It reminded me of HeyWorthLeap's mentor text page- another wealth of resources. So, if you're looking to integrate literature and STEM for the younger grades, right up through middle school, check out these two links.
#InnovatingPlay - #iplay019 Creating a Global Play Box
STEM Lab Challenges
Ideas to Share
Jennifer Gonzalez shared an excellent blog post on creating "one-pagers". When I first looked at her post, I was thinking- yeah- just fancy sketchnotes... but take the time to really look at the images and listen to her interview with Betty Potash. You may come away with some new ideas to use with your students.
Math with Bad Drawings
Kevin Hodsgon shared a book the other day on Goodreads, giving it 5 stars. Knowing Kevin a bit, I was curious about this 5 star book. Turns out it is a first book written by Ben Orlin, who actually lives in Norhampton. I checked out his blog and if you or one of your students is prepping for the ACT and using https://olive-book.thinkific.com/ Until 9/15/2019, you can get free enrollment with the coupon code MATHWITHBADDRAWINGS.)
The book is on sale now. From Amazon: "A hilarious reeducation in mathematics-full of joy, jokes, and stick figures-that sheds light on the countless practical and wonderful ways that math structures and shapes our world."
8 Things Every School Must Do To Prepare For The 4th Industrial Revolution
Bernard Marr wrote an interesting article in Forbes listing the things we must do for the "4th Industrial Revolution". Some were pretty much as expected- more STEM, develop makerspaces, global connectedness, etc. No roadmap, no how, no funding sources... It does seem that the push is away from a general liberal arts education toward a more directed education that serves "industry". What do you think?
2019 STEM for All Video Showcase
From the website:stemforall2019.videohall.com/ "More than 240 federally funded projects, highlighting innovations in STEM education, share short videos of their work. Researchers, practitioners, policy makers and the general public are invited to post to the discussions. Share your perspectives, ideas and feedback. Vote for your favorites. Voting and discussion ends on May 20 at 8PM EDT."
Build a Better Book
and part of the focus was using the Makey Makey. What I really liked about this project- it involves students in improving accessibility for others.
This is a blurb from the project website to give you a brief overview:
"The Build a Better Book project works with school and library Makerspaces to engage youth in the design and fabrication of inclusive media, including picture books, games and graphics. Using both low- and high-tech Makerspace tools, such as 3D printers, laser cutters, Makey Makeys, conductive boards and craft materials, youth design, fabricate, test and refine multi-modal books, games and STEM graphics that incorporate tactile and audio features. These products are designed by and for learners with visual impairments as well as other physical and learning disabilities. Through the project, middle and high school youth develop technology skills and learn about STEM careers as they design and create multi-modal picture books, graphics and games that can be seen, touched and heard!"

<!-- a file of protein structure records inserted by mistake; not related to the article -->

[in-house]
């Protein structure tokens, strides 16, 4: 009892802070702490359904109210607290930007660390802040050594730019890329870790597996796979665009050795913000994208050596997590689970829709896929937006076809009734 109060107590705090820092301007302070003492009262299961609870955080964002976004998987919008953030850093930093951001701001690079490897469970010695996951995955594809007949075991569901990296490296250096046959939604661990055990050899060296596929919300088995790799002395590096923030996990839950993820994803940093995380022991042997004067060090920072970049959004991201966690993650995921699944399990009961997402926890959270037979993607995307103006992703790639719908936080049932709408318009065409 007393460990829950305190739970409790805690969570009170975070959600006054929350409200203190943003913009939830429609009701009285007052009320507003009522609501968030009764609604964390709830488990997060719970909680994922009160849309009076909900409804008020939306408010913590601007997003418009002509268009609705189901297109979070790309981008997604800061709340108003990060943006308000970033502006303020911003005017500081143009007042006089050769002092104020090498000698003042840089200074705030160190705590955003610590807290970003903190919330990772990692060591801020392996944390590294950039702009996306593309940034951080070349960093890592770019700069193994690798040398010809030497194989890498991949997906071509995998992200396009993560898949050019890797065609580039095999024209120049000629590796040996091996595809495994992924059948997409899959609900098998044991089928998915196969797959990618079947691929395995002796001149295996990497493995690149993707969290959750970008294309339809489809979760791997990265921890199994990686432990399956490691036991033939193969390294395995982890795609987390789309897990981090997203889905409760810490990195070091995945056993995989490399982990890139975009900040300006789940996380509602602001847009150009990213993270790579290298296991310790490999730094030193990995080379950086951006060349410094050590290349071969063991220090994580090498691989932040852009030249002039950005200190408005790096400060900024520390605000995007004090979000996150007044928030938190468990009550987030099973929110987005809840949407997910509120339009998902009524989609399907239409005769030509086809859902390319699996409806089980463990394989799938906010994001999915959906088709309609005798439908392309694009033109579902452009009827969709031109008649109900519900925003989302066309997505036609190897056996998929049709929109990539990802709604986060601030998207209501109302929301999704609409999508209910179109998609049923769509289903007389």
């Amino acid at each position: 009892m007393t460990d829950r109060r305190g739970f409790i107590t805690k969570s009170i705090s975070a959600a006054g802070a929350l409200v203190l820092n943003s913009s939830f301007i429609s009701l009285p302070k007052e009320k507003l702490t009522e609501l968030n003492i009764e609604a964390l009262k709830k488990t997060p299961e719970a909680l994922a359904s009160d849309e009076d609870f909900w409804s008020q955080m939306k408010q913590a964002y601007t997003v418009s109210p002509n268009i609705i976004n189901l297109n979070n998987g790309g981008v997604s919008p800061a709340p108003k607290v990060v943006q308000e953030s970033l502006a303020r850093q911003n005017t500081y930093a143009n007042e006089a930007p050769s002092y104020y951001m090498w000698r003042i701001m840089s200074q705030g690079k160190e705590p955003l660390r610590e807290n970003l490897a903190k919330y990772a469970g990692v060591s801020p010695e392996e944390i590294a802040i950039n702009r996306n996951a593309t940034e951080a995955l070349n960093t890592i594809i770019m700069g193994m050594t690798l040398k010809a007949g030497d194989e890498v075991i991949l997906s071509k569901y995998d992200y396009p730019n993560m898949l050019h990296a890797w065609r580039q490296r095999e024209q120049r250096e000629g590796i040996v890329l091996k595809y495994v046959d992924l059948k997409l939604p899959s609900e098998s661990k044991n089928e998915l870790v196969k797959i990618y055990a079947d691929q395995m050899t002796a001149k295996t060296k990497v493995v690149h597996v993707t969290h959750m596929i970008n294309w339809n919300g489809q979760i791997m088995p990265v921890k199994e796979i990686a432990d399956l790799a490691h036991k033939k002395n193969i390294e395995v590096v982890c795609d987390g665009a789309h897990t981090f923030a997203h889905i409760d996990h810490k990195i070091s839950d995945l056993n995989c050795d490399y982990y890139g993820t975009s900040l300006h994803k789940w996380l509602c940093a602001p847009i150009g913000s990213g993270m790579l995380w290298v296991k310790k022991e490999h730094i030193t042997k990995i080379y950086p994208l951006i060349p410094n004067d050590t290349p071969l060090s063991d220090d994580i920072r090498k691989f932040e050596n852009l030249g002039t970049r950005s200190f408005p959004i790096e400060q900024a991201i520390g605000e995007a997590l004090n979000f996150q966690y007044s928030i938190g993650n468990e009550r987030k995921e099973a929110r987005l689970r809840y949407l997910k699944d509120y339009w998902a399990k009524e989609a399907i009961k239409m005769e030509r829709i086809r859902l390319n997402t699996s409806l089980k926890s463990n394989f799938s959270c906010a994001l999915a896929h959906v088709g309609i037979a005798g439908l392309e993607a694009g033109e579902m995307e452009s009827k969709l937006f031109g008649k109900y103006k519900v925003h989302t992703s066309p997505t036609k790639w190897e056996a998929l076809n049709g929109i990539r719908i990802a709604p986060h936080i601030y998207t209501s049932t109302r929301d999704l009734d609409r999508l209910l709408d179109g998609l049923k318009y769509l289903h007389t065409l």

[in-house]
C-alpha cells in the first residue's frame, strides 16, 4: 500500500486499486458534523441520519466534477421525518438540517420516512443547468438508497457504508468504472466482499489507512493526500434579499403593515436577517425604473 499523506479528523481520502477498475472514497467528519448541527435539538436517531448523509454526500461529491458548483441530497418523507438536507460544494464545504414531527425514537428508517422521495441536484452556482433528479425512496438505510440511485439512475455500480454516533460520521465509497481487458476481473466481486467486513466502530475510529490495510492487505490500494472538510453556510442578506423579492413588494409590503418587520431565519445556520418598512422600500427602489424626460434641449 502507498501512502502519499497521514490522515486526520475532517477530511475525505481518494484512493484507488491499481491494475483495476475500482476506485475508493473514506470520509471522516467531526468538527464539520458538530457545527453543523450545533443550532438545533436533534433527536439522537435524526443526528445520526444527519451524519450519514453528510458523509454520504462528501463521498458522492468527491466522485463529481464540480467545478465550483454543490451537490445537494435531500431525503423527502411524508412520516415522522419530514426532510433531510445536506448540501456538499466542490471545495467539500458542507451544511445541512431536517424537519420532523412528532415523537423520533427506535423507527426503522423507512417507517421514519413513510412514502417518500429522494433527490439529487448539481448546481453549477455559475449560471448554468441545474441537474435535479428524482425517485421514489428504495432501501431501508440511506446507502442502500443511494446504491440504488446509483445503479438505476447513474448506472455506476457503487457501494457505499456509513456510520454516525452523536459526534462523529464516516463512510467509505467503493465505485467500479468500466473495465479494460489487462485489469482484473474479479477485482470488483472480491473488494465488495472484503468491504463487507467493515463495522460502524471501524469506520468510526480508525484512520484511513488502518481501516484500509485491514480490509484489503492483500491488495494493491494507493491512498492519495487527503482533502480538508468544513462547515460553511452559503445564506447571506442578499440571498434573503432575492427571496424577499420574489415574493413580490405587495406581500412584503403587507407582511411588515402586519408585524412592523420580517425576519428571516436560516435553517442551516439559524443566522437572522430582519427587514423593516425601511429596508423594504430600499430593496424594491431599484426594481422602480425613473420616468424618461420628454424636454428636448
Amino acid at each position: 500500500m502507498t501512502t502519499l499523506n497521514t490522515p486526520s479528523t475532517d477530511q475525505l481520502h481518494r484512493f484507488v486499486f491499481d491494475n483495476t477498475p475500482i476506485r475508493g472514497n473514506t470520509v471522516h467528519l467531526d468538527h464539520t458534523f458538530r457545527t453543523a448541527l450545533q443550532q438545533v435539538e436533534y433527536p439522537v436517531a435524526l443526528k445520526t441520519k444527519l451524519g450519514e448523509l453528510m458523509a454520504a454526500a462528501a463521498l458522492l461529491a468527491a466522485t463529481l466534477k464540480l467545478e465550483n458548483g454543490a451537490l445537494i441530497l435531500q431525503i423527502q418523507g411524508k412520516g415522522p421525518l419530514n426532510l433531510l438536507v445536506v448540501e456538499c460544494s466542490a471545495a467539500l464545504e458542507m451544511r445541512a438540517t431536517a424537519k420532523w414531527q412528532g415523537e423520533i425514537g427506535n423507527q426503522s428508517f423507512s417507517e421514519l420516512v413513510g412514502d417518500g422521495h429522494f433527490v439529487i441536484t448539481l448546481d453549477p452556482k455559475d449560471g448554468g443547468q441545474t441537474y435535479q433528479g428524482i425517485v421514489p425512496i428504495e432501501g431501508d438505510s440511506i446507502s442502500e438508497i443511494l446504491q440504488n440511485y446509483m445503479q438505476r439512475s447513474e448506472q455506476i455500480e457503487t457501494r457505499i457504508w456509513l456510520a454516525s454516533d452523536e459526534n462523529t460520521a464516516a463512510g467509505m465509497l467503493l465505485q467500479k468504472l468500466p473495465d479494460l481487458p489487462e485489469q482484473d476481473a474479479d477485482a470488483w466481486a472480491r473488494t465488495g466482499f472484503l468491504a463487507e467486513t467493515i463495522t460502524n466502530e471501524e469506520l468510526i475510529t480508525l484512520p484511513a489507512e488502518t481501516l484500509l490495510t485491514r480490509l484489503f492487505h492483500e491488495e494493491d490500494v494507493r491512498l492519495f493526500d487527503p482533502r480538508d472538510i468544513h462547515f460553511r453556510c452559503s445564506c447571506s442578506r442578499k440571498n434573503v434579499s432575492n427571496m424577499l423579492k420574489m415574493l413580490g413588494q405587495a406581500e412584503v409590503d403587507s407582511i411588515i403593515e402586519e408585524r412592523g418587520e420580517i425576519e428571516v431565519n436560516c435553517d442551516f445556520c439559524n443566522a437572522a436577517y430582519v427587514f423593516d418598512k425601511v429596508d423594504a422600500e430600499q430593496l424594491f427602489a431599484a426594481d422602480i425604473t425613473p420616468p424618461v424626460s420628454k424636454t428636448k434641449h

The link to the showcase presentation is https://stemforall2019.videohall.com/presentations/1438.
The project website link is: https://www.colorado.edu/project/bbb/
Don't miss the project gallery https://www.colorado.edu/project/bbb/design-gallery
http://www.discovere.org/dreambig/activities. Well worth your time!
Global Problem Solvers
Check out what they have to offer here.
Ideas to Share
Global Accessibility Awareness Day
This Thursday, May 16th is Global Accessibility Awareness Day. In honor of GAAD, the Accessible Technology Coalition has put together a great list of webinars. I was surprised today when working with a colleague who did not know about NIMAC, about the regulations and laws in place to help guarantee equal access. Check it out here.
BreakoutEdu announced this week that they will have 600+ games aligned to curriculum standards- coming in August. Sign up for early access. You will need full platform access. If you are at HES, you have access; see me if you have questions.
National Day of Action
ESSA- Title II
Join us on May 15 for a National Day of Action to advocate for a $500 million increase for Title II, Part A of the Every Student Succeeds Act (ESSA). Nearly every school district receives Title II funding to support the recruitment, preparation, development, and retention of excellent teachers and school leaders.
Click here for ways to get involved, send message to Congress, etc.
Teach With Tech Conference
TWTcon is an online conference. It is free- limited access, or very inexpensive ~$11 for full access for a year. Check it out here. The 2019 Summer Teach with Tech conference will run live starting on July 22nd through July 24th. Check out the schedule of sessions(all times are Eastern Standard Time).
Using Google Tools to Support Writing
Kasey Bell recently published anexcellent podcast: 60 Tools to Inspire Students with Chromebooks. Kasey always has great, useful ideas. You can listen to the podcast here.